Report: Bradford Politics in the Pub huddle reveals multiple concerns

By Hugo Dixon

This week CommonGround held a lively public event in Bradford with Politics in the Pub and the Bradford University Peace Society as part of our Ten Towns project. Around 50 people attended. There was a broad cross-section of the local community – young and old, with different political beliefs and from different social backgrounds – with one exception: there was hardly anybody from Bradford’s large Pakistani community, in part because many Muslims do not go to bars.

The evening began with a panel discussion between Simon Cooke, head of the Tory group in Bradford City Council, Ralph Berry, a Labour councillor, and me. Dermot Bolton, from Politics in the Pub, moderated brilliantly and with wit. But the main action took place afterwards, when we split into about half a dozen smaller groups to debate Brexit and the issues Bradford faced as a city.

The room could agree on one thing: we had sympathy for the views of those who voted differently to us in the referendum. But that didn’t stop the discussions getting heated.

Although the audience was split roughly equally between Remain and Leave voters, the group I moderated consisted entirely of people who were passionate about Brexit. Half were UKIP supporters, half Tories. Here are the questions we discussed and some of the answers in my group.

  1.  What are the most divisive issues in the local community and how do you think they can be addressed to bring people together?

The answers focussed almost entirely on relations between Bradford’s white and non-white populations.

“They want us to change to adapt to their way of life – Sharia law and Halal. Quite frankly, it should be the other way round.”

“We live our lives happily – separate but together. Nobody dislikes anybody, but we have nothing in common with one another.”

“We will never integrate. There are so many differences in the way we pray and shop.”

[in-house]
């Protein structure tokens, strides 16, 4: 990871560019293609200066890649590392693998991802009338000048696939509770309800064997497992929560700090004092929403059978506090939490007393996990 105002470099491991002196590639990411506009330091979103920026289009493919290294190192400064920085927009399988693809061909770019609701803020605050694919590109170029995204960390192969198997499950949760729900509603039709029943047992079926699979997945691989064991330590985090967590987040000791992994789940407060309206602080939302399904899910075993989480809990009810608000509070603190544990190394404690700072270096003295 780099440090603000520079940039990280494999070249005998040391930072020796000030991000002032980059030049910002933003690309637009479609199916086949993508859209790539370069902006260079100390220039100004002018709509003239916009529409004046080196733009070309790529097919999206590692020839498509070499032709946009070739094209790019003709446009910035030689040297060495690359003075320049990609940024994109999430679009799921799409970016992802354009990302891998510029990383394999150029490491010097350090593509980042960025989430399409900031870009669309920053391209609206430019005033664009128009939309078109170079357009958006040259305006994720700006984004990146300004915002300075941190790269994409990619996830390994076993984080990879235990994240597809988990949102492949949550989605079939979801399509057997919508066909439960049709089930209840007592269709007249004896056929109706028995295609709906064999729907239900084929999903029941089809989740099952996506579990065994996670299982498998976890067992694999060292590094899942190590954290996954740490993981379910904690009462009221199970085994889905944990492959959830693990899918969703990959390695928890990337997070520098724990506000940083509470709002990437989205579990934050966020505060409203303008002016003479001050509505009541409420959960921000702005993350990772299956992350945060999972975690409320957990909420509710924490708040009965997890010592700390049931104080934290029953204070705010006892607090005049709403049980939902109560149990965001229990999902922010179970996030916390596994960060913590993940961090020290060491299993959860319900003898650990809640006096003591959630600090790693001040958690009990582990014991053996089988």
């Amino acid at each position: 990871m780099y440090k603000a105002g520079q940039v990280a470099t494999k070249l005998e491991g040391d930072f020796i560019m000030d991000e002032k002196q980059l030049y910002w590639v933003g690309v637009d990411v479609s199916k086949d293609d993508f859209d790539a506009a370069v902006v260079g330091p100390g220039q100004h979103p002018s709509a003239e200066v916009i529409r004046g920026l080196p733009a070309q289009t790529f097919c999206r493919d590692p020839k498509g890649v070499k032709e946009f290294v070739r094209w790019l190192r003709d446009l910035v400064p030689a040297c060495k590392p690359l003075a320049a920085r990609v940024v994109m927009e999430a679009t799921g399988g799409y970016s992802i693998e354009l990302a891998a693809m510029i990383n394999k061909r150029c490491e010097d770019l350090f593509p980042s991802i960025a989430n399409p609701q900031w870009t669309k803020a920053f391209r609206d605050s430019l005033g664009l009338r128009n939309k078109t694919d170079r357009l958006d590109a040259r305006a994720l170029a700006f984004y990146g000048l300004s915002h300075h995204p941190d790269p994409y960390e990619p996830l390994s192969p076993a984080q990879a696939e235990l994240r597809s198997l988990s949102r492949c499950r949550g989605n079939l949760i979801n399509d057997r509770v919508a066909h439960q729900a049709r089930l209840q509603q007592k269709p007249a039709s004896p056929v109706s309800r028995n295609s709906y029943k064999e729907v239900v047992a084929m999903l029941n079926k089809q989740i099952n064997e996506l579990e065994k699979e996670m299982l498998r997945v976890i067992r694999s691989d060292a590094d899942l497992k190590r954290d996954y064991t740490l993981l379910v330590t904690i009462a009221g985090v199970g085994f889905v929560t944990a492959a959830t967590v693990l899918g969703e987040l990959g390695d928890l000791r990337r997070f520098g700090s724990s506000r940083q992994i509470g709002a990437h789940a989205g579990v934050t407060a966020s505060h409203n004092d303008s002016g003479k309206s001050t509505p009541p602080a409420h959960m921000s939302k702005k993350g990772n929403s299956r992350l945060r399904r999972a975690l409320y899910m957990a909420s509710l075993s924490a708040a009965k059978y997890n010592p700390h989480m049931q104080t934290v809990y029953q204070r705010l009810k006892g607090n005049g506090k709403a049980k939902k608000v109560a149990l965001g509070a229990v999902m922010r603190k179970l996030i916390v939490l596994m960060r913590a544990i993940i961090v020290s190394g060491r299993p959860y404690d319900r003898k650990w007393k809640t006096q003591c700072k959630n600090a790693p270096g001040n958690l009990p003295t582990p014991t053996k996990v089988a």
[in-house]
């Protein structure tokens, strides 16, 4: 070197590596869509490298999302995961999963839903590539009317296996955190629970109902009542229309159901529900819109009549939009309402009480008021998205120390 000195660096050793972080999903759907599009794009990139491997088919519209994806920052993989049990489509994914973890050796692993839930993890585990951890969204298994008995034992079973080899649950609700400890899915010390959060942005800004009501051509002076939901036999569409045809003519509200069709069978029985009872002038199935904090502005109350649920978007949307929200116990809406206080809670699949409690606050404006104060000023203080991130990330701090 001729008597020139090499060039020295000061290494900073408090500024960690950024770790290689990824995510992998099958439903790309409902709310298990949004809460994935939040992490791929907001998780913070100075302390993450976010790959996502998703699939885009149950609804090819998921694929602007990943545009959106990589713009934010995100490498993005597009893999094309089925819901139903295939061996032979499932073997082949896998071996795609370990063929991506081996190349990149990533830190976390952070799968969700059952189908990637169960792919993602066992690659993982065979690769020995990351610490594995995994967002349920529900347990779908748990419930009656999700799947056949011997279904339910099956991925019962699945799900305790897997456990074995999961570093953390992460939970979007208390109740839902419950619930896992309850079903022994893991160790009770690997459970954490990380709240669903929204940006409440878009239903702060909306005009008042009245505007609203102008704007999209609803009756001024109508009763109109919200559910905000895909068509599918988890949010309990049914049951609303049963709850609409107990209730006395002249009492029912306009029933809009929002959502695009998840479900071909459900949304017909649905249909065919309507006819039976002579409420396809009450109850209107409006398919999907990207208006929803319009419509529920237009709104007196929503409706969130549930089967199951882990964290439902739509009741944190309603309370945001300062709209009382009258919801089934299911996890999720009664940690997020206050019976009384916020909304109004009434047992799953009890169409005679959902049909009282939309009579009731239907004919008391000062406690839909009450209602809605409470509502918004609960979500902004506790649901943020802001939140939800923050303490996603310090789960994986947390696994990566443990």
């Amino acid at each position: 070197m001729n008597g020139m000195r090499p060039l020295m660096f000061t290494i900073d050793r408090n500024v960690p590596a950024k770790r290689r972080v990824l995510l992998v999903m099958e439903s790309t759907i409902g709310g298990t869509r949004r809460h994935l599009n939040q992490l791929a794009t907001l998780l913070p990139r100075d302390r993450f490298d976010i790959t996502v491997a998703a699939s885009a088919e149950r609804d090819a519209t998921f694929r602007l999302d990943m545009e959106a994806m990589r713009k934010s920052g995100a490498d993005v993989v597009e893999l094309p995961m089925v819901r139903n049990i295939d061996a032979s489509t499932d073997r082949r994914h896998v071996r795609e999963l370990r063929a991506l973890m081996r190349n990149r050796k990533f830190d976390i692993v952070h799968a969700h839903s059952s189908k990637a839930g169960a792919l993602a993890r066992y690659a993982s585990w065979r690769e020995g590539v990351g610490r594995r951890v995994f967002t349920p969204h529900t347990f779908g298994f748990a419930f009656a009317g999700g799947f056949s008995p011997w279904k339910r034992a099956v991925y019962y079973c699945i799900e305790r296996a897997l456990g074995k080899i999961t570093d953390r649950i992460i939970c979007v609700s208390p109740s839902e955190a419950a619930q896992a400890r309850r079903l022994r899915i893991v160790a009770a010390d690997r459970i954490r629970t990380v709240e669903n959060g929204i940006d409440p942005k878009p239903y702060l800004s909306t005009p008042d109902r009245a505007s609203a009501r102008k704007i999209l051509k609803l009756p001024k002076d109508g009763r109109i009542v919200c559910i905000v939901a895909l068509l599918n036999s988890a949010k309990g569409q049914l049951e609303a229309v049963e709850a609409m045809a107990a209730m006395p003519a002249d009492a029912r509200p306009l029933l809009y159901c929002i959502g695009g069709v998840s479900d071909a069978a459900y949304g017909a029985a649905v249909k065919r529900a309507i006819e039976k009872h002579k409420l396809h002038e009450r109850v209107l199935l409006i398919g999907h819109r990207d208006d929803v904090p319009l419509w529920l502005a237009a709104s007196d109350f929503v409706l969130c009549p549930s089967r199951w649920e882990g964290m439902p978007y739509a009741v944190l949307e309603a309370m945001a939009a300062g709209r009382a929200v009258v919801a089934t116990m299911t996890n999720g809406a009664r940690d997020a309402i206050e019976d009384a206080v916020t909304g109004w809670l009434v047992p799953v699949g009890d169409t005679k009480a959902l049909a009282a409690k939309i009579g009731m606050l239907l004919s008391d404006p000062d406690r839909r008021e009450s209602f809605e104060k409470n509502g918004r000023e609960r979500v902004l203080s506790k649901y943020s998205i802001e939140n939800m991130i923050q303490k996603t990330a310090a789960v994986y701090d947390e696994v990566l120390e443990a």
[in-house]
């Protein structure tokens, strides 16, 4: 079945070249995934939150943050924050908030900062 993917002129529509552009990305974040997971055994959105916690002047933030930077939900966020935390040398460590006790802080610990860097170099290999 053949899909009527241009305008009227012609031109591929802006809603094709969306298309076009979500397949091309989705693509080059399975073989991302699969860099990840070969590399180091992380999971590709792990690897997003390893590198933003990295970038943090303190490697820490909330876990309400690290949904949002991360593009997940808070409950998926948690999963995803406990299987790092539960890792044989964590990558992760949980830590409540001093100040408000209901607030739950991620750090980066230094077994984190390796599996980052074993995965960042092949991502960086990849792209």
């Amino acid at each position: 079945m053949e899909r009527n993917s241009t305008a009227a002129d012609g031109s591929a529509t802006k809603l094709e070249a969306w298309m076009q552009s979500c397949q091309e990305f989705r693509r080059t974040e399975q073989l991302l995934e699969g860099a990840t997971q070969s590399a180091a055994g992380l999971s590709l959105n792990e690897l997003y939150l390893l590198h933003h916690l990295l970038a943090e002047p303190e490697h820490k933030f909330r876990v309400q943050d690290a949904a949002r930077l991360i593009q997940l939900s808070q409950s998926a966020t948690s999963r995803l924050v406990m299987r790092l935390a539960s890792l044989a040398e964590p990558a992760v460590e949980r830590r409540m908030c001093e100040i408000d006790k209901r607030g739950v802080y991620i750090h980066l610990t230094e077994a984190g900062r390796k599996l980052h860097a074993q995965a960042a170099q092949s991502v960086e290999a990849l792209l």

“Can you put a bird in a cage with a cat?”

“One year I fasted to learn about other cultures. I have friends from other backgrounds but, apart from one, just in the workplace.”

“I’m annoyed when Subway doesn’t want to serve pork.”

  1. Are you optimistic about the future of the local economy? What would help most improve its prospects?

Many of the answers focussed on Bradford’s relationship with its booming neighbour Leeds and unhappiness with the local council.

“Bradford will struggle until we have elected leaders who know what they are doing. Elected members should take an IQ test.”

“I’d love to be optimistic, but there’s Leeds. If [a project is] big, expensive and powerful, it’ll be built in Leeds.”

Bradford is a “poor cousin” vis-a-vis Leeds. “I’m very optimistic about Leeds and West Yorkshire but not Bradford”.

“Not optimistic. I can remember when Bradford was heaving at night. Now it’s dead.”

“Not optimistic…. Don’t think the council is using money well. Want the council to invest in business and youth clubs.”

One practical suggestion was the the government should declare Bradford a tax haven/enterprise zone to boost its economy.

3/4. How will Brexit affect Bradford and what are people’s hopes and fears for Brexit?

Despite my group’s passion for Brexit, they didn’t seem to think it had much to do with Bradford.

“Not sure the issues are Brexit related. We voted to get out. Finished.”

“Does the EU really affect Bradford? Will it have an effect?”

One fear was that Brexit could have a “short-term financial impact” but the price was worth paying for future generations.

One hope was that “Brexit could be a kick in the pants” and help Bradford get better at “selling stuff”, perhaps building on its Asian connections to develop new export markets.

Another was that we could “get some money back from the EU.”

  1. What have politicians done for you lately and what would you change if you were in their shoes?

The general view in the group was hostile to politicians, with most of the criticism focussed on local councillors. That said, there were kind words for Philip Davies, the Tory MP for Shipley, and the group was thankful to national politicians for one thing: giving us the Brexit vote.

My group provided just one snapshot of the evening’s event. Other groups were pro-Remain or mixed.

This was CommonGround’s second trip to Bradford. Read a write-up of an earlier visit here. I intend to return to Bradford next year. One of Dermot’s ideas is to bring the white and Asian communities together via a Politics and Poppadoms event in one of the city’s amazing curry houses. That sounds like a great idea.